Canon in D Minor
nytheatre.com review by Judith Jarosz
August 10, 2012
In Canon in D Minor “After her best friend takes her own life in their final year of school, Beth searches for a way to forgive herself for what she might have done to prevent it.” Playwright Jessica Liadsky gives us an earnest, tender, poetry like play where the character replays in her head the days leading up to her friend’s demise, and scrutinizes the many everyday details while she works through the guilt of not having been somehow able to spot the signs of the event to come.
Three energetic young actors (Suzy Jane Hunt, Eryn Murman and Brittney Parker) alternate playing the role of Beth as well as multiple other characters. This is sometimes a clear choice and at other times feels unnecessarily confusing, such as when one person starts a sentence as one character and another finishes it as the same character. What the purpose is of this I am not sure, but it seems the intent of the entire play might be cleaner with two performers instead of three. We flashback to events leading up to the suicide, including typical everyday angst about adolescence and school classes mixed in with the inevitable break up of a teen romance that unfortunately prompts the tragedy. While you feel Beth’s pain of lamenting that she might have done something to help prevent her friend’s death, an hour of angst is a long time and the whole piece feels unrelentingly maudlin. A bright spot is the musical duet (performed smoothly by violinists Sarah Hund and Elena Moon Park that Beth and her departed friend worked on together, thus giving the play its title. Although composer Johann Pachelbel’s Canon in D Minor is a much loved piece, I find it strange that nowhere in the play or program (perhaps I missed it?) is the composer’s name mentioned. This would be a grave (no pun) oversight indeed.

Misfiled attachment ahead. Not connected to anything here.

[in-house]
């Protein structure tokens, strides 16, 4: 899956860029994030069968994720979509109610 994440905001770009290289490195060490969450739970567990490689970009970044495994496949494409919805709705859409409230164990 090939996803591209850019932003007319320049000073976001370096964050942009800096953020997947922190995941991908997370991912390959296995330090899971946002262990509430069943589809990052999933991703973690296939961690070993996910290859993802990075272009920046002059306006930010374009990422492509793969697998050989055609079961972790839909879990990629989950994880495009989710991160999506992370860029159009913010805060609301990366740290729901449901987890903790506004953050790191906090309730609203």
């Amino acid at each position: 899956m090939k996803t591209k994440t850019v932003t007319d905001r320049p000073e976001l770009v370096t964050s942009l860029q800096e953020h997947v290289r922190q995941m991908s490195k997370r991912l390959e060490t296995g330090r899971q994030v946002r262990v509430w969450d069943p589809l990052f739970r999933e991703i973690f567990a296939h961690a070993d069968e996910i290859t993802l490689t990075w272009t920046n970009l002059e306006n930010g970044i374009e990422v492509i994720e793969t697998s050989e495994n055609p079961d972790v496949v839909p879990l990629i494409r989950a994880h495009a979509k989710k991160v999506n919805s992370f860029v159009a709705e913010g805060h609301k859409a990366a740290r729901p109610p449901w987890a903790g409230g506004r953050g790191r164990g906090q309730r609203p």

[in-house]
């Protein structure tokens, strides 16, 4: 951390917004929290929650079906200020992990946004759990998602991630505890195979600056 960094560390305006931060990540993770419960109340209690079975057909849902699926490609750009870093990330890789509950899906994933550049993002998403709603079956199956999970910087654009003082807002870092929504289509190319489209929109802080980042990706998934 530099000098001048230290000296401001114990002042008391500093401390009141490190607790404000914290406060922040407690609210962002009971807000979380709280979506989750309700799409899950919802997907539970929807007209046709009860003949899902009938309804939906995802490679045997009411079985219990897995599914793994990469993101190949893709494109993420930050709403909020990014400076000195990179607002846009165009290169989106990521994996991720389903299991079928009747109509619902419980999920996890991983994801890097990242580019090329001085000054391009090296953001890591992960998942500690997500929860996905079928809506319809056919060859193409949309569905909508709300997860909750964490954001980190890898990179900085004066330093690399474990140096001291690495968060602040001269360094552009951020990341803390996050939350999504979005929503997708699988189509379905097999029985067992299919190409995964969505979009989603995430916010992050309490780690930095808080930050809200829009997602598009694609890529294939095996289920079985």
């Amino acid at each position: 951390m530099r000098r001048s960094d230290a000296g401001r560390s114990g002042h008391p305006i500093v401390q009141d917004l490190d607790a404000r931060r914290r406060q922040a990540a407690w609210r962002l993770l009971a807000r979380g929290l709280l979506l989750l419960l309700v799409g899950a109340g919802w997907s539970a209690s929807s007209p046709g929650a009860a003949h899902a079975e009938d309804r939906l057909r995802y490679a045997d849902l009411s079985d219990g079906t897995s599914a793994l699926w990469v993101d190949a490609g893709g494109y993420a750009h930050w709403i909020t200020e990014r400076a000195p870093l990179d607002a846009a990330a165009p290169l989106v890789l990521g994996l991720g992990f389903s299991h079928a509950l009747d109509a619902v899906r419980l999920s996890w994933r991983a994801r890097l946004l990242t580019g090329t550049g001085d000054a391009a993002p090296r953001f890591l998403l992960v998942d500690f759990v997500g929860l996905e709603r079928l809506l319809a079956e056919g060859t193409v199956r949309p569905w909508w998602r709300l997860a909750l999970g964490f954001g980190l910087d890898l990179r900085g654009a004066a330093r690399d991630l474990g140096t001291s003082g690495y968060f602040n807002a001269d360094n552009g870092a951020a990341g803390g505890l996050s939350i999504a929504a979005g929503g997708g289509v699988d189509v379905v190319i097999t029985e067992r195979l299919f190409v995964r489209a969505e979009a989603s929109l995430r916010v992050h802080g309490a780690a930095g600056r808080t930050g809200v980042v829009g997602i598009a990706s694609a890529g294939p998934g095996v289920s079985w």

Director Rachel Slaven does nice work molding the material and she has given us some inventive staging on the small sparse stage. All of the three actors do a game job of portraying teens, though only Ms. Hunt rises above the ordinary, with multiple characters showing depth and range. The lighting design by Amanda Clegg Lyon and sound design by David Corsello are simple but solid, and kudos for the cute school uniforms, softly covered flats and cleverly diverse use of music stands go to set/costume designer Maggie Gardner.